Rehabilitating the fishing sector in former conflict zone
Refrigerated storage facilities and trucks help returning Jaffna fishers recover their livelihoods
29 October 2004, Jaffna, Sri Lanka - After two decades of civil conflict, Sri Lankan fishers in the northern peninsula of Jaffna are slowly returning to their homes and livelihoods. An FAO emergency rehabilitation project, funded by the Government of Germany, is helping accelerate economic recovery in the region, creating opportunities for a more profitable fish trade.
In July, construction work finished on three fish collection centres with cold storage facilities, part of a pilot project in a longer-term programme for sustainable rehabilitation and development of the fishing sector in northeastern Sri Lanka. The FAO project, in collaboration with the Ministry of Fisheries and Ocean Resources, provides immediate assistance to some 3 000 fisher families in the worst-affected villages in Jaffna, an area particularly hard hit by the conflict.
More than 15 000 people were displaced from Jaffna's coastal areas and over 12 000 houses belonging to fishing families in the district were destroyed. To date, some 7 000 of the fishing population have returned, many of them living in temporary housing. Fish are the most important natural resource in the area, and fishing is the main livelihood of the local population.
Direct access to market boosts income
The fish collection centres, built with support from the FAO project, allow storage of excess fish and fish caught during off hours, while it awaits transportation to the market in the capital, Colombo. A German Technical Cooperation project will provide the fishers with six refrigerated trucks.
The storage facilities and trucks give the fishers direct access to the market in Colombo and ultimately to the export market, increasing the value of their catch.
"Cold storage facilities and adequate transportation mean the small-scale fishers in Jaffna get control of a larger part of the value-chain," says Jean Michel Arnoult, FAO emergency coordinator in Sri Lanka. "Up until now traders have come from Colombo to the Jaffna fishing villages to buy fish at a price set by the traders. By taking the fresh fish to Colombo, profit from the much higher price paid in Colombo goes directly to the fisher families."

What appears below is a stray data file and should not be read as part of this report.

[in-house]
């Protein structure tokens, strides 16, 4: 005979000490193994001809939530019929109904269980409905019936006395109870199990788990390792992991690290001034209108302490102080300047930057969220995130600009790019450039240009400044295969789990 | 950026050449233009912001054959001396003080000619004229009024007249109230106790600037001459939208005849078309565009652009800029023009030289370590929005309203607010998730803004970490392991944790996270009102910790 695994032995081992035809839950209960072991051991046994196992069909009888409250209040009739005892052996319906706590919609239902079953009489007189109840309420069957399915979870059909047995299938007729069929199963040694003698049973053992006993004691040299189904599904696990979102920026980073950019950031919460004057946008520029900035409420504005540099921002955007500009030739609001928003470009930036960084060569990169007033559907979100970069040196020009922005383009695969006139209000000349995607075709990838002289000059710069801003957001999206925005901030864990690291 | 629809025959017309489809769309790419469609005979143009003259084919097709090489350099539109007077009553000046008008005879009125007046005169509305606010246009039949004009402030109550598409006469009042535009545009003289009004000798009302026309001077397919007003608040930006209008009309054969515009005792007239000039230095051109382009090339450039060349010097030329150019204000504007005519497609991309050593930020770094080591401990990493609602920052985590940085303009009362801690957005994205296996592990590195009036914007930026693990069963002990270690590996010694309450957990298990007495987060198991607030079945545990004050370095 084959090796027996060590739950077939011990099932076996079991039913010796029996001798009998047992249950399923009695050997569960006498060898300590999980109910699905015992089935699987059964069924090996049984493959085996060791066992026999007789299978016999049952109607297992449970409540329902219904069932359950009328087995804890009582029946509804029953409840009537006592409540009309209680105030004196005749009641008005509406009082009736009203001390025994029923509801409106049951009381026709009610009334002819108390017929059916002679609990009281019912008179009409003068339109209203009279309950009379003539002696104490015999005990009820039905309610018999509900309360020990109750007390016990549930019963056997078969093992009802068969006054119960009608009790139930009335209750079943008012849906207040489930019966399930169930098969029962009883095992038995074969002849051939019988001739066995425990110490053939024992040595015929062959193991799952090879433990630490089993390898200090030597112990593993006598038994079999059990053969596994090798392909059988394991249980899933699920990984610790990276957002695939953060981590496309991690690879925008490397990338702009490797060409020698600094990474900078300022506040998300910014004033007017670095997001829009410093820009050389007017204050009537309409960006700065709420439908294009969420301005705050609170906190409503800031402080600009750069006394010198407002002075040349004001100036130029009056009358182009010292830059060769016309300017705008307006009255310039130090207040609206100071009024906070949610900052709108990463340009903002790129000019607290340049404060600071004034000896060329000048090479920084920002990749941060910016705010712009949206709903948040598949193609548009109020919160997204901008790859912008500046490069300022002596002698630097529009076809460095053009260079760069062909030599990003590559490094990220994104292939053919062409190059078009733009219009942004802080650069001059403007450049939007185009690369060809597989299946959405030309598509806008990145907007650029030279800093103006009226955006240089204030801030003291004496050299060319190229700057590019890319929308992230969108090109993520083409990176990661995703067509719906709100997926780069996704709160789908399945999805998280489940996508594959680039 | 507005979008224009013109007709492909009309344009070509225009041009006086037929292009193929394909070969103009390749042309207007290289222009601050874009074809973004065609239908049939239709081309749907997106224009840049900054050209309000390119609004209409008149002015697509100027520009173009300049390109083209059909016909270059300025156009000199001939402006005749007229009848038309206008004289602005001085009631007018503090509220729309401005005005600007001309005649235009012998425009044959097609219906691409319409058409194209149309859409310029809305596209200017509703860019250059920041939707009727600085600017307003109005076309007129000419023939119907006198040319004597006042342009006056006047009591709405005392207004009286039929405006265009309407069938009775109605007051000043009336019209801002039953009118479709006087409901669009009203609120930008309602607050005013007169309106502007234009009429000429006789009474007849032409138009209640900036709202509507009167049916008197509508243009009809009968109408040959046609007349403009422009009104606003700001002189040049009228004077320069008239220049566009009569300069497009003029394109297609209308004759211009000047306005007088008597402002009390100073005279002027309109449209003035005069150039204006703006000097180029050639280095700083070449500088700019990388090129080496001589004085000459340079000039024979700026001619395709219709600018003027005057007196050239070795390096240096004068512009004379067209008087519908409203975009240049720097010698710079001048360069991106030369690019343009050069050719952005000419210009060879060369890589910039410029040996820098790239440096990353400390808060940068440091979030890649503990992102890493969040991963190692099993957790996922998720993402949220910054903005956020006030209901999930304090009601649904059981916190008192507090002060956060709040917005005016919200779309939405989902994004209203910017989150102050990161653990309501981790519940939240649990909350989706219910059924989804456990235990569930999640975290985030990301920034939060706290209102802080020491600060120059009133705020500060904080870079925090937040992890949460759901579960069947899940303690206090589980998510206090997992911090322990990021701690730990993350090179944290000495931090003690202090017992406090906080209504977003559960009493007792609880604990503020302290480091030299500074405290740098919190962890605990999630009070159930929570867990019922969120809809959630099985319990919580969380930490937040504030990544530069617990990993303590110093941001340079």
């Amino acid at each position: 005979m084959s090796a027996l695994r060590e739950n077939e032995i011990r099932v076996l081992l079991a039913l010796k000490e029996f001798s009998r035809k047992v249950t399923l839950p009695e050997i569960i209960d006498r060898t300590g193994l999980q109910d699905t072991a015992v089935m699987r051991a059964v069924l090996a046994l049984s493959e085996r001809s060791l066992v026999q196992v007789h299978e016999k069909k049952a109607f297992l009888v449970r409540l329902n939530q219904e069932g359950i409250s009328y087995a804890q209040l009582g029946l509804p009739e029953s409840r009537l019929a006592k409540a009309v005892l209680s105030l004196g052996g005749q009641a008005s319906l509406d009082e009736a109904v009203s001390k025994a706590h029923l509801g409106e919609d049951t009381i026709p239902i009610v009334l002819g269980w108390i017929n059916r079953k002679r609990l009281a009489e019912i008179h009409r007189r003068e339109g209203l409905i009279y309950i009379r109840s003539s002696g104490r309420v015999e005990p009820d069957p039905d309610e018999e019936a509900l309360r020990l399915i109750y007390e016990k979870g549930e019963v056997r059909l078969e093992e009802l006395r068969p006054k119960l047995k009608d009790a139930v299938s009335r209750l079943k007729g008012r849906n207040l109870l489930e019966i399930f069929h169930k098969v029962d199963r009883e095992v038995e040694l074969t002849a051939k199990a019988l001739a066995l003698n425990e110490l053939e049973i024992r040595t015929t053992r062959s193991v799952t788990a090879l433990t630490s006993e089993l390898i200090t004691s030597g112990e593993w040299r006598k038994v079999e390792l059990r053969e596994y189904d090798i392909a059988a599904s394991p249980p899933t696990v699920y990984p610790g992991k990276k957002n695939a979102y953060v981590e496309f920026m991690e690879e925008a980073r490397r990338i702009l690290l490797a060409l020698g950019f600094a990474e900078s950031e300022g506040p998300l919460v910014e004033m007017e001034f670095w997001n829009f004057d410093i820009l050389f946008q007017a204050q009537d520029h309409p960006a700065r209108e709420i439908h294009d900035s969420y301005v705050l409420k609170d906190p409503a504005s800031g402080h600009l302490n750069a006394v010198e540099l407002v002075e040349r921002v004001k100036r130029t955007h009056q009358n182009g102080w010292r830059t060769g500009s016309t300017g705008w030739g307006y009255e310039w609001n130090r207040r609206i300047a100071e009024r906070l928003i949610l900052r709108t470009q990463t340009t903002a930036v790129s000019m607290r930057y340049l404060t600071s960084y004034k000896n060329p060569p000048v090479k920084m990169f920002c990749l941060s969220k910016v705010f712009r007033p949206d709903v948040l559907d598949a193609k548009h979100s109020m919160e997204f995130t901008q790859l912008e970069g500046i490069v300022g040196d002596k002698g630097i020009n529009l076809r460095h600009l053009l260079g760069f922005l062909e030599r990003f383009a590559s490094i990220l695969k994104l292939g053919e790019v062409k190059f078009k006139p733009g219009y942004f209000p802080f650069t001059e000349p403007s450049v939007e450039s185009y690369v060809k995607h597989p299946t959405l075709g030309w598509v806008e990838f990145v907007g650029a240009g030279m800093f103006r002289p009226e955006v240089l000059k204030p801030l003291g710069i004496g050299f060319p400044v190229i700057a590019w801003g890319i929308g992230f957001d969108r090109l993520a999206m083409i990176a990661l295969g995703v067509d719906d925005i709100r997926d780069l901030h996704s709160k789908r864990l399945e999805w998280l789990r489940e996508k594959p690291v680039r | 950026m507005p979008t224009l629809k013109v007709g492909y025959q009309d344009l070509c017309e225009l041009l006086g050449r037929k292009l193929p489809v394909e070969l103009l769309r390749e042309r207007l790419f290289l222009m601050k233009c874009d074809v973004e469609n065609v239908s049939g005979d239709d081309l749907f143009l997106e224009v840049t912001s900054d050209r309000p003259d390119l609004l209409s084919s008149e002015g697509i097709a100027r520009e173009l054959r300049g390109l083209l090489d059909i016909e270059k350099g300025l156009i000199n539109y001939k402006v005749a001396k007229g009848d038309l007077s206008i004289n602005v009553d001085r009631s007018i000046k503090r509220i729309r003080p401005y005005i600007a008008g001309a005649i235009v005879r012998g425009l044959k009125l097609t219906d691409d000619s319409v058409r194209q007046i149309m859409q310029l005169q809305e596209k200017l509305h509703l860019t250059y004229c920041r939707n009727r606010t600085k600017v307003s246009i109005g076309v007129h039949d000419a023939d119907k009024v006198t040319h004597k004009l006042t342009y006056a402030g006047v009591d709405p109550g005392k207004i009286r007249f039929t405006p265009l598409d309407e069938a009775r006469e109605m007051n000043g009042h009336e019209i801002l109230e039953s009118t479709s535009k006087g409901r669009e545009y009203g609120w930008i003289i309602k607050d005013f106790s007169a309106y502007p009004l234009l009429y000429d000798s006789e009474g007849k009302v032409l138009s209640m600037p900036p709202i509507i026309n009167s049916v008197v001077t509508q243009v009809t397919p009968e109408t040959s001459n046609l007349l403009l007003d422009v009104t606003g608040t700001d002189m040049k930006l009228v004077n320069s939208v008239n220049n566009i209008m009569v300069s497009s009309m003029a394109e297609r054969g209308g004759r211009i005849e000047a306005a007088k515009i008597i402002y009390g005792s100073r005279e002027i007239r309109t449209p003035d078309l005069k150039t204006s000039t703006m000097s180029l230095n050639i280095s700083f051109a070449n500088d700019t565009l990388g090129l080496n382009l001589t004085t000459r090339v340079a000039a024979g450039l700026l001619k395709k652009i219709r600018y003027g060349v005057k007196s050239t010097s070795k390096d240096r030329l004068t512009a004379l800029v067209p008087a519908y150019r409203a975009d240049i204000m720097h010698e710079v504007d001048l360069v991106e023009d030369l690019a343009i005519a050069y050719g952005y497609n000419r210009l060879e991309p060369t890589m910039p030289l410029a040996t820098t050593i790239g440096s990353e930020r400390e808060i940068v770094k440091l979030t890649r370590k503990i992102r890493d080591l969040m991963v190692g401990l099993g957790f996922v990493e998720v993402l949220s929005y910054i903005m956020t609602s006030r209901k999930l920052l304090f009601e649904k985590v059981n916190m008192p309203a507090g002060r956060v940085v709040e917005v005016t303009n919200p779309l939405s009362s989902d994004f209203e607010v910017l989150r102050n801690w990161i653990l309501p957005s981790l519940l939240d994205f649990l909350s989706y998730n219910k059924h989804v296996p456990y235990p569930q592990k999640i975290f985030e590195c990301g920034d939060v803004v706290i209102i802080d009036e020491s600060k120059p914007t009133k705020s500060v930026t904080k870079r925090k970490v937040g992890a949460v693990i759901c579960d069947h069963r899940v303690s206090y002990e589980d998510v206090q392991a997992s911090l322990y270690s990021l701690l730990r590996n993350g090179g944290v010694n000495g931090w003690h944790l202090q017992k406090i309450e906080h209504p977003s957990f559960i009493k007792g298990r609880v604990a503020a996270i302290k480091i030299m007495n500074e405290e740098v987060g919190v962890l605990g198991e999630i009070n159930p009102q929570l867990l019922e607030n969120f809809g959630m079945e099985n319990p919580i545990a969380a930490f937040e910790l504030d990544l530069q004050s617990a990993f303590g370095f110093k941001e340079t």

And the fishermen see a chain of advantages:
"When we get more money for our fish, we will be able to buy better boats and modern fishing gear that will increase our catch," says Kandavanni Sooriyakumaran, Secretary of the fishermen's cooperative in the village of Inparuddy. "With a better income we will also be able to buy other food, like fruits and vegetables, for our families."
Power in numbers
Traditionally the fishers in Jaffna are organized in cooperatives, by village, which are members of a union of about 10 cooperatives.
"The well-working structure of village cooperatives and unions has helped in the implementation of the project," says Arnoult. "Day-to-day activities of fish receiving, packaging and storage remain the responsibility of the respective cooperative society, while the operations of the new fish collection centres, transportation and marketing will be the responsibility of the unions. The union guarantees that the extra profit from the market in Colombo is distributed to the fishers."
The collection centres will be equipped with weighing machines, plastic boxes for transporting the fish, gloves and rubber boots. In addition, the initial beneficiary group of three unions will receive management training in accounting and marketing and technical training in improved fish handling practices.
The fishers will be trained in fish handling, cleaning, icing and boxing; the operation and maintenance of the cold storage room; salting, drying and the operation of solar dryers.
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